Clinical Reference Systems: Pediatric Advisor 10.0
Jaundice of the Newborn
In jaundice the skin and the whites of the eyes (the sclera)
are yellow because of increased amounts of a yellow pigment
called bilirubin in the body. Bilirubin is produced by the
normal breakdown of red blood cells. Bilirubin accumulates
if the liver doesn't excrete it into the intestines at a
CAUSES OF JAUNDICE IN NEWBORNS
- Physiological (normal) jaundice
Physiological jaundice occurs in more than 50% of
babies. An immaturity of the liver leads to a slower
processing of bilirubin. The jaundice first appears at
2 to 3 days of age. It usually disappears by 1 to
2 weeks of age, and the levels of bilirubin are
- Breast-feeding jaundice
Breast-feeding jaundice may occur when your baby does
not drink enough breast milk. It occurs in 5% to 10% of
newborns. The jaundice symptoms are similar to those of
physiological jaundice, just more pronounced. The
jaundice indicates a need for help with breast-feeding.
- Breast-milk jaundice
Breast-milk jaundice occurs in 1% to 2% of breast-fed
babies. It is caused by a special substance (inhibitor)
that some mothers produce in their milk. This substance
(an enzyme) causes your baby's intestine to absorb more
bilirubin back into his body than normal. This type of
jaundice starts at 4 to 7 days of age. It may last 3 to
10 weeks. It is not harmful.
- Blood group incompatibility (Rh or ABO problems)
If a baby and mother have different blood types,
sometimes the mother produces antibodies that destroy
the newborn's red blood cells. This causes a sudden
buildup of bilirubin in the baby's blood. This serious
type of jaundice usually begins during the first
24 hours of life. Rh problems formerly caused the most
severe form of jaundice. However, they are now
preventable if the mother is given an injection of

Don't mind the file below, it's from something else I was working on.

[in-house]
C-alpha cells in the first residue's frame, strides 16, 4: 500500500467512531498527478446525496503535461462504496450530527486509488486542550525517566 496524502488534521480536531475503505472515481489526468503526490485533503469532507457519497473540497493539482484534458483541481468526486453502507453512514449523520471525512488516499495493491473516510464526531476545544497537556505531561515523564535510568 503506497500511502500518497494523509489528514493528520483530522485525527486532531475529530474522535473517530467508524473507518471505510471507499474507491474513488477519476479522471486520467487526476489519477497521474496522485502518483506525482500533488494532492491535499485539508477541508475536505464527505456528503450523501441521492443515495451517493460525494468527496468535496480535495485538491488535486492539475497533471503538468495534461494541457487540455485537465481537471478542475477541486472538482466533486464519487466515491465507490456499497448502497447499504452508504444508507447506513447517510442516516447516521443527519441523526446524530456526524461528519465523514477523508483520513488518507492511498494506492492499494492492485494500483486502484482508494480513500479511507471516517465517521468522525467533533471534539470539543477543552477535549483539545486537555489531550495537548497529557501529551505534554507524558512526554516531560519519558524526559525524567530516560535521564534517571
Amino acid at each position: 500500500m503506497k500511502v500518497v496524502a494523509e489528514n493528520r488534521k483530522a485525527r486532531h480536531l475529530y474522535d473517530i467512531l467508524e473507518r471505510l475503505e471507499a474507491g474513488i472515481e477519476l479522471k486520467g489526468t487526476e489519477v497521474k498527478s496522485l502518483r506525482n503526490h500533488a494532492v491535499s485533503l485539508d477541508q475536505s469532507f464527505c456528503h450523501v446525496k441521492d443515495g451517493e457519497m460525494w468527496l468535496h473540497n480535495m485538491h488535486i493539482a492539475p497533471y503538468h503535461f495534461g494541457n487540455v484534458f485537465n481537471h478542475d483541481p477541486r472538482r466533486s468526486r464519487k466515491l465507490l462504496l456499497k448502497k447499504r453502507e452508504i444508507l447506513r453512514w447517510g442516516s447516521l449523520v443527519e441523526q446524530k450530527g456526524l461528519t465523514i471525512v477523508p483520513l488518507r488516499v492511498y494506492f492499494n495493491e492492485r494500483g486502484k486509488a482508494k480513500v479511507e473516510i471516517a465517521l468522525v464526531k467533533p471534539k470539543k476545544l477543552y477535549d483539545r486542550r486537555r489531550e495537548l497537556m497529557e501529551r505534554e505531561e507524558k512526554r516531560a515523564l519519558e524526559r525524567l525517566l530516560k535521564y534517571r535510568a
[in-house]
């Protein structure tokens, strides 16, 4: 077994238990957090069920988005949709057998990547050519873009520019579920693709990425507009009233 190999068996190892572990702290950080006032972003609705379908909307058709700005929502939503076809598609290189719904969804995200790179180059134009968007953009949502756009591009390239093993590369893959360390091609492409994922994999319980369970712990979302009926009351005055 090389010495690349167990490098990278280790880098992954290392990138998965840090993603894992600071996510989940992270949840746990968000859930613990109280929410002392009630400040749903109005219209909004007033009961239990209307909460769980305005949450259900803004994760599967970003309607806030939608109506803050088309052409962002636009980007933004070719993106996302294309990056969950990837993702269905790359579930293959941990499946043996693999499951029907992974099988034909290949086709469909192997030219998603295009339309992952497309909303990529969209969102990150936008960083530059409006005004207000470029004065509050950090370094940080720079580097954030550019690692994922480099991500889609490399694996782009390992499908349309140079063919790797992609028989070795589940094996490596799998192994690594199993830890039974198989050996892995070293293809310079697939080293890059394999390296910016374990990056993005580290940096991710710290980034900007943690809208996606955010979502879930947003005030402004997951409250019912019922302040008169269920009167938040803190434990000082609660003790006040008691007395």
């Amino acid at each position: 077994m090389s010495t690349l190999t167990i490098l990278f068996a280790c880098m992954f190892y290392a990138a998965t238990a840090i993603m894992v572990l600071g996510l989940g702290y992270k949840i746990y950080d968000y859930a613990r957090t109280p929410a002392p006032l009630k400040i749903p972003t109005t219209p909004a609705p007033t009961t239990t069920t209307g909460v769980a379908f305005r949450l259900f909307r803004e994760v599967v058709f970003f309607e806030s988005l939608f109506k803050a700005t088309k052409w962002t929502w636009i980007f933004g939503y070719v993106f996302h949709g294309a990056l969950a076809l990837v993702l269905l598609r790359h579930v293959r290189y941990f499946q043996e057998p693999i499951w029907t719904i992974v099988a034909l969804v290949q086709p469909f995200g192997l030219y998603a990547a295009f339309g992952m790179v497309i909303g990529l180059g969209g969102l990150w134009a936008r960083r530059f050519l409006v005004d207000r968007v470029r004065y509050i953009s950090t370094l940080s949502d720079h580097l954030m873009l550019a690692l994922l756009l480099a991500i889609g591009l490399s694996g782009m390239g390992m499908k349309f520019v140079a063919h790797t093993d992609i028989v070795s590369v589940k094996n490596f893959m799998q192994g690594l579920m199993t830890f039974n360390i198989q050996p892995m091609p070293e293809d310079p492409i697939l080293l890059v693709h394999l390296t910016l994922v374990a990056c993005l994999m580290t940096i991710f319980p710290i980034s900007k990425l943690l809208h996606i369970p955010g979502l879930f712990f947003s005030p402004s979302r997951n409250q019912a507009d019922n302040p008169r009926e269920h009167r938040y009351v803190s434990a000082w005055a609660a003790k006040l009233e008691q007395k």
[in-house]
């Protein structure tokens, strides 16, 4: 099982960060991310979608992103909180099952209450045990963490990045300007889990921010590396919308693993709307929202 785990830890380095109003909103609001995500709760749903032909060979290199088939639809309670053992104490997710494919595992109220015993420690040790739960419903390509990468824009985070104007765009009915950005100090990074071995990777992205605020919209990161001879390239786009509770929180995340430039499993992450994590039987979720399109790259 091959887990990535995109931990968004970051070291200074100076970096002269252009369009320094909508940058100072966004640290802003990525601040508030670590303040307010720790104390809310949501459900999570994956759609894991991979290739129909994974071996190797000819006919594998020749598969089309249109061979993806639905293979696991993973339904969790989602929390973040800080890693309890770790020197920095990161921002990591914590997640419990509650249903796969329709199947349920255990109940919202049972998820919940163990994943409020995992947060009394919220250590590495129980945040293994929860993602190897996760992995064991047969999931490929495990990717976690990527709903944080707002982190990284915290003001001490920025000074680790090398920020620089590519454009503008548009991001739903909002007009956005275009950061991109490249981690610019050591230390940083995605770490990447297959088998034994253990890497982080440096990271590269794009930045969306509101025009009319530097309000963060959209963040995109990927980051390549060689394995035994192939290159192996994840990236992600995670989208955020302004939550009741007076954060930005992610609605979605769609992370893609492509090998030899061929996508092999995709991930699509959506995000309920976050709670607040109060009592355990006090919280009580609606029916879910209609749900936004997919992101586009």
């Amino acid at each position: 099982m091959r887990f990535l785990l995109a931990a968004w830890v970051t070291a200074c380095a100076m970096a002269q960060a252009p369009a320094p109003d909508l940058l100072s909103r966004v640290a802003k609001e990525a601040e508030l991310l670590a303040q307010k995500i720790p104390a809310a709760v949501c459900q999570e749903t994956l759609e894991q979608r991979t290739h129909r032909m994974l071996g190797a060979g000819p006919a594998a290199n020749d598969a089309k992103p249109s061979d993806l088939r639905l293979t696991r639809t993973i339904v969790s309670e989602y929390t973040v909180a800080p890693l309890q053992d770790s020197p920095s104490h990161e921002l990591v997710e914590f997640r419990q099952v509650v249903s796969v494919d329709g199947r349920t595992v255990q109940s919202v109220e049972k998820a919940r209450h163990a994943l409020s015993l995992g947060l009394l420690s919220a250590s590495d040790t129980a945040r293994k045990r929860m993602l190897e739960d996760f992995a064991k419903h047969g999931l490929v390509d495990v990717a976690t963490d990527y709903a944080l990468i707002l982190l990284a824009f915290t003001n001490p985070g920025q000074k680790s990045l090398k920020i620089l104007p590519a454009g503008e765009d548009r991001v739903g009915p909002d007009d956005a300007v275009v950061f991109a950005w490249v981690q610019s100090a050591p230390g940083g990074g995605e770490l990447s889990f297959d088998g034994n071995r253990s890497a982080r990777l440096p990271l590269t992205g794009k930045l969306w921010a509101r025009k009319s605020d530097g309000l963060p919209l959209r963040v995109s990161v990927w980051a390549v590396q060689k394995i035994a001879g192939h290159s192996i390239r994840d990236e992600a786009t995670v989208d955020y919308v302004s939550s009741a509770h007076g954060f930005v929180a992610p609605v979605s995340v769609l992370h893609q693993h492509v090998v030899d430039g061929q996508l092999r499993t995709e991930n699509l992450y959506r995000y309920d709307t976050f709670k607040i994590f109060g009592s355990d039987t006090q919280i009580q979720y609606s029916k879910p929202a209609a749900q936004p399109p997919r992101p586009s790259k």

RhoGAM within 72 hours after delivery. This prevents
her from forming antibodies that might endanger other
babies she has in the future.
- Physiological (normal) jaundice (bottle-fed newborns)
If you feed your baby with a bottle, feed your baby more
often. Try to feed your baby every 2 to 3 hours during
- Breast-feeding jaundice
The main treatment is to increase the supply of breast
milk. Read about breast-feeding or talk with a
lactation specialist. Nurse your baby more often.
Nurse your baby every 1-and-1/2 to 2-and-1/2 hours.
Since the bilirubin is carried out of the body in the
stools, passing frequent bowel movements (BMs) is
helpful. If your baby sleeps more than 4 hours at
night, awaken him for a feeding. Frequent weight checks
are also important. If you must supplement, use
formula, not glucose water.
- Breast-milk jaundice
Occasionally the bilirubin will not come down with
frequent feedings. In this situation the bilirubin
level can be reduced by alternating each breast-feeding
with formula feeding for two or three days.
Supplementing with glucose water is not as helpful as
formula for moving the bilirubin out of the body.
Whenever you miss a nursing, be sure to use a breast
pump to keep your milk production flowing.
Breast-feeding should never be permanently discontinued
because of breast milk jaundice. Once the jaundice
clears, you can return to full breast-feeding and you
needn't worry about the jaundice coming back.
- Severe jaundice (blood group incompatibility)
High levels of bilirubin (usually above 20 mg/dl) can
cause deafness, cerebral palsy, or brain damage in some
babies. High levels usually occur with blood type
differences. These complications can be prevented by
lowering the bilirubin using phototherapy (blue light
that breaks down bilirubin in the skin). In many
communities, phototherapy can be used in the home.
In rare cases where the bilirubin reaches dangerous
levels, an exchange transfusion may be used. This
technique replaces the baby's blood with fresh blood.
Physiological jaundice does not rise to levels requiring
this type of treatment.
CHECKING FOR JAUNDICE
Newborns often leave the hospital within 24 to 48 hours of
their birth. Parents therefore have the responsibility to
closely observe the degree of jaundice in their newborn.
The amount of yellowness is best judged by viewing your baby
unclothed in natural light by a window.
CALL YOUR CHILD'S PHYSICIAN IMMEDIATELY IF:
- You observe any signs of dehydration.
- Jaundice is noticed during the first 24 hours of life.
- Your baby develops a fever over 100.4ƒF (38ƒC).
- Your baby also starts to look or act sick.
CALL YOUR CHILD'S PHYSICIAN DURING OFFICE HOURS IF:
- Your baby looks deep yellow or orange.
- Your baby is not getting enough milk or gaining weight
- Your baby has less than three good-sized BMs per day.
- Your baby has less than six wet diapers per day.
- The jaundice is not gone by day 14.
- You have other questions or concerns.